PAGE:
Following what is written at the 10th chapter of the "Teoria de Cojuntos, una introduccion" by Fernando Herandez (For the sake of completeness I should say that this is also present at the 11th chapter of "The Axiom of Choice" by Thomas Jech).

For every infinite cardinal number $\kappa$, let $\aleph(\kappa)$ be the Hartogs number of $\kappa$, i.e., the least ordinal which cannot be embedded by a one-to-one mapping in a set of cardinality $\kappa$. For every $\kappa$, $\aleph(\kappa)$ is an aleph, viz. the least aleph $\aleph$ such that $\aleph\not\le\kappa$.

Lemma 10.5

If $\kappa$ is an infinite cardinal and $\aleph$ is ana aleph, and if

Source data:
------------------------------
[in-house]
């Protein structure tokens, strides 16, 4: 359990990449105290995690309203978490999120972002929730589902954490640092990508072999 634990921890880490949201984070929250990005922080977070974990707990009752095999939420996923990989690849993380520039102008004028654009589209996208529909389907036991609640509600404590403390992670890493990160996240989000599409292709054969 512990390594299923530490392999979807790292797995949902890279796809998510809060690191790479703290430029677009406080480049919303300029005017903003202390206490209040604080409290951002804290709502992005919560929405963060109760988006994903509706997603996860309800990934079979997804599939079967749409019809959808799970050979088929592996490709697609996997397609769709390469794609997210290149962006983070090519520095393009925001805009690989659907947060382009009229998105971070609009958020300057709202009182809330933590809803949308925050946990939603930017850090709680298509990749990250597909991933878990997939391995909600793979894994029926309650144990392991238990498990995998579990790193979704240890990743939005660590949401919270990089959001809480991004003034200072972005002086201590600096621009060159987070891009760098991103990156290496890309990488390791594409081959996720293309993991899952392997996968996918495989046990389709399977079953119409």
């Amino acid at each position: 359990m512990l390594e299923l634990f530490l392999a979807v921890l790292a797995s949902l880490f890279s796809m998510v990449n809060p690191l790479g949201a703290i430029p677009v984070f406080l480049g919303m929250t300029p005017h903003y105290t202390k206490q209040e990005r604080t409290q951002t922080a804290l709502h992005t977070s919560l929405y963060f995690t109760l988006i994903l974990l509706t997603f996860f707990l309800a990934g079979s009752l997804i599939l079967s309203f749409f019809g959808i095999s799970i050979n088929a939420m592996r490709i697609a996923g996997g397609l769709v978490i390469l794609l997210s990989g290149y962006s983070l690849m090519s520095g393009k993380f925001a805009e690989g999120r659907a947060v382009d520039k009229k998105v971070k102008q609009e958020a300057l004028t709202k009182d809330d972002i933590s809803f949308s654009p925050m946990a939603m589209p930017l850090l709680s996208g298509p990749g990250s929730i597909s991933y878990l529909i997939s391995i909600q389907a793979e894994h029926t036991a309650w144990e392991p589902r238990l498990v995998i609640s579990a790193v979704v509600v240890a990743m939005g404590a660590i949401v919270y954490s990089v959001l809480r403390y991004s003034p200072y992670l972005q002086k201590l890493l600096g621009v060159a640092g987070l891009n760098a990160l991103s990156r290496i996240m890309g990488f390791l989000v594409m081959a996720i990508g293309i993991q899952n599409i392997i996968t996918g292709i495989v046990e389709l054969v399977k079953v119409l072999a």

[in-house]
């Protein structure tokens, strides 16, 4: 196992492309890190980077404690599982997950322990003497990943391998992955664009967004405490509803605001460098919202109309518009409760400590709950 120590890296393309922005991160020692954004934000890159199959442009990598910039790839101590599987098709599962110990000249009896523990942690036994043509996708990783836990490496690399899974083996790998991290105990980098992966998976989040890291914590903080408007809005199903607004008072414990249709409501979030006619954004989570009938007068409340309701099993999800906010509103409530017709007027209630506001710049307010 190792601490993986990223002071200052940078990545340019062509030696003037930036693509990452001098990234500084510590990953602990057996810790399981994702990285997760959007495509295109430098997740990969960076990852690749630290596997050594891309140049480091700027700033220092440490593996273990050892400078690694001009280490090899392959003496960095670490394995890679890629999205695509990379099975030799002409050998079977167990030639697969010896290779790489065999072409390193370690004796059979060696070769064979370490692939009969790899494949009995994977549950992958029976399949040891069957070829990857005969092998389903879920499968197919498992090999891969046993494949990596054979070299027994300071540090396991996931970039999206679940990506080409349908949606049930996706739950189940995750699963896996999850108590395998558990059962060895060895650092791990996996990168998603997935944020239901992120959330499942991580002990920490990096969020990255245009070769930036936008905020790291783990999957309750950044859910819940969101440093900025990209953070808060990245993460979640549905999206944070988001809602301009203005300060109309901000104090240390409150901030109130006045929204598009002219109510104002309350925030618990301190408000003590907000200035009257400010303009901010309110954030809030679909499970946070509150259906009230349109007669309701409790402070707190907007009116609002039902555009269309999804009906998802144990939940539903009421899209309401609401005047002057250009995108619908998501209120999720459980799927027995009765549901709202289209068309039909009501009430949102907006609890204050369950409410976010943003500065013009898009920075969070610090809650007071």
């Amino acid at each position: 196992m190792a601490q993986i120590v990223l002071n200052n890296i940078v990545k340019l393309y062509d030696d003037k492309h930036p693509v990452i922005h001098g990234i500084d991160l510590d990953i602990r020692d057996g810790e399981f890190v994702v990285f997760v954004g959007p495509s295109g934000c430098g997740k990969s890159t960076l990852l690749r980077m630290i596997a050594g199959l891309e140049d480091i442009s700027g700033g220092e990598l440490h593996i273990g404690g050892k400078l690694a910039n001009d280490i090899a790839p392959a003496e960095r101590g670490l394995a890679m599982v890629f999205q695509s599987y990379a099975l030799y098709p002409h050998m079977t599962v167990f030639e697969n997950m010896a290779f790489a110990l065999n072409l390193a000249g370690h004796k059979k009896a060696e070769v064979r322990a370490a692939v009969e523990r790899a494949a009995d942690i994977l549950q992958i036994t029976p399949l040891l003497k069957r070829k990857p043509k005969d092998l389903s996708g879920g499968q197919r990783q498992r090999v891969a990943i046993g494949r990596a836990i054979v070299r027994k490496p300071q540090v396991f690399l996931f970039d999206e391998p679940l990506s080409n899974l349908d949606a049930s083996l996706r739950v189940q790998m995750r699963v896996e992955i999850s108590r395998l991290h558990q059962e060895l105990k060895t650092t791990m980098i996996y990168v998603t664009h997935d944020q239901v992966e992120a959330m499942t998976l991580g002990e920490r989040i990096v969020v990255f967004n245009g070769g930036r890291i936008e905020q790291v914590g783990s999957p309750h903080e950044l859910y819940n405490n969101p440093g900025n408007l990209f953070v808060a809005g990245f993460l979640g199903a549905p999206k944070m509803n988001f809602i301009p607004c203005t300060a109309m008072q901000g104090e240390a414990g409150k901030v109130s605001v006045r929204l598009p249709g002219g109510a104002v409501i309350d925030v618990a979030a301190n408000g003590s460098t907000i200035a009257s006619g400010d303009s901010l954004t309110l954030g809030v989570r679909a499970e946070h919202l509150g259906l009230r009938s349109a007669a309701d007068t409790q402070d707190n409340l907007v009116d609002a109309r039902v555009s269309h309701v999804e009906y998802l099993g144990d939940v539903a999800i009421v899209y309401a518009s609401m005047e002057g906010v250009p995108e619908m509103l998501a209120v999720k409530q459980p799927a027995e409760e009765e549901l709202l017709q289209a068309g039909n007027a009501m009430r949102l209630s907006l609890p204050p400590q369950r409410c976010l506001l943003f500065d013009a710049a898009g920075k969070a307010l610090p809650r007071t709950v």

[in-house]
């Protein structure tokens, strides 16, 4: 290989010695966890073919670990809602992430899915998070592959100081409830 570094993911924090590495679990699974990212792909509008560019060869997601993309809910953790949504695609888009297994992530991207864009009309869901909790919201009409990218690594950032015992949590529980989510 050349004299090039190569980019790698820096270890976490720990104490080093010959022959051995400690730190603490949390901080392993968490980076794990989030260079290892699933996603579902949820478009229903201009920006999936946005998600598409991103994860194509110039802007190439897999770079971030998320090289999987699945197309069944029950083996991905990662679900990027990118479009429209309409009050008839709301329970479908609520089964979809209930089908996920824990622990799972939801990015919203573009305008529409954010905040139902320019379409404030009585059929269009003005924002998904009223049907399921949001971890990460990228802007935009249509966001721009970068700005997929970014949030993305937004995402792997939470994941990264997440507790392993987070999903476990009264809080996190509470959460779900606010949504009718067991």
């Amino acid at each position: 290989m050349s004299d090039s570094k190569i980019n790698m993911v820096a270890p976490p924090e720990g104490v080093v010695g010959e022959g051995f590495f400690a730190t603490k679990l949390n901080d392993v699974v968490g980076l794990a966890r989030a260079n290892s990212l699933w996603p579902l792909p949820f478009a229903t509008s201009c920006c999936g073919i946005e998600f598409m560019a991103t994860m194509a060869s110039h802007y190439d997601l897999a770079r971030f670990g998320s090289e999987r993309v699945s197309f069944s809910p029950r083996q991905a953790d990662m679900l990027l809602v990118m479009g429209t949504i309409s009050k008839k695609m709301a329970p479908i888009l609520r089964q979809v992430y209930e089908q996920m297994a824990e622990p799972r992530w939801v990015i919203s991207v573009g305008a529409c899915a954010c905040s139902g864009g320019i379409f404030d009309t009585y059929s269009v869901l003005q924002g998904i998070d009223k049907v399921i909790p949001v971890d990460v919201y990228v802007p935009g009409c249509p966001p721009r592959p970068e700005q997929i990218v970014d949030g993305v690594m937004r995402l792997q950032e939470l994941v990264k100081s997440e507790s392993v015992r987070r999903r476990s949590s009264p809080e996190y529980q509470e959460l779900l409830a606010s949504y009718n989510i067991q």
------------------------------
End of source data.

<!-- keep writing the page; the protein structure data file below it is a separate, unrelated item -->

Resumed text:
10.1.1 $\quad\quad\quad\quad\quad\quad\kappa+\aleph=\kappa*\aleph$,

then either $\kappa\ge\aleph$ or $\kappa\le\aleph$. In particular, if


then $\kappa$ is an aleph.

Theorem 10.6

The Axiom of Choice is equivalet to say that for two cardinal $\kappa$ and $\lambda$ it's result $\quad\quad\quad\quad\quad\quad\quad\quad\quad\quad\quad\quad\quad\kappa+\lambda=\kappa*\lambda$.

Proof. We will show that under the hypothesis of the theorem any infinite cardinal is an aleph. Let $\kappa$ be an infinite cardinal, by Lemma 10.5 it follows that $\kappa\le\aleph(\kappa)$, which says that $\kappa$ is an aleph.

So I don't understand the proof of theorem 10.6: could someone explain to me why what is here written prove the theorem?


The statement "every infinite cardinal is an aleph" means that every infinite set can be put in bijection with an aleph (which is a particular ordinal). Thus, every set can be well-ordered. The well-ordering principle is well-known to be equivalent to the axiom of choice.

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